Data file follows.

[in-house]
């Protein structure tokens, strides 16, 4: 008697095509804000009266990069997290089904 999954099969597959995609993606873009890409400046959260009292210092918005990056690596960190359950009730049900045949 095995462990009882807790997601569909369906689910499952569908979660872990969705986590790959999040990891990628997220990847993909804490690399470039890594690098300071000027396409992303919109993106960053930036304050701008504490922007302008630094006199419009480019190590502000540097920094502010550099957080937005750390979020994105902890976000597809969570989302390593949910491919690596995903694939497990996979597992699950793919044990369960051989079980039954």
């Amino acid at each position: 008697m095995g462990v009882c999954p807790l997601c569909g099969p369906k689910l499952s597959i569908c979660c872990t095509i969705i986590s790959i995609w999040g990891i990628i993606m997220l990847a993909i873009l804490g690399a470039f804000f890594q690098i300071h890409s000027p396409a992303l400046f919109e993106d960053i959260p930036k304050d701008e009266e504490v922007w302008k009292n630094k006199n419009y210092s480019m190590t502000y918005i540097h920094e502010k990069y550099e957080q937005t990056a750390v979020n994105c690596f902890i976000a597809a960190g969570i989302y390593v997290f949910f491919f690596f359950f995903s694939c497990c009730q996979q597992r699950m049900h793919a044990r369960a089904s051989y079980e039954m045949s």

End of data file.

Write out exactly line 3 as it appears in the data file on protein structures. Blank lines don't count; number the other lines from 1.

């Amino acid at each position: 008697m095995g462990v009882c999954p807790l997601c569909g099969p369906k689910l499952s597959i569908c979660c872990t095509i969705i986590s790959i995609w999040g990891i990628i993606m997220l990847a993909i873009l804490g690399a470039f804000f890594q690098i300071h890409s000027p396409a992303l400046f919109e993106d960053i959260p930036k304050d701008e009266e504490v922007w302008k009292n630094k006199n419009y210092s480019m190590t502000y918005i540097h920094e502010k990069y550099e957080q937005t990056a750390v979020n994105c690596f902890i976000a597809a960190g969570i989302y390593v997290f949910f491919f690596f359950f995903s694939c497990c009730q996979q597992r699950m049900h793919a044990r369960a089904s051989y079980e039954m045949s």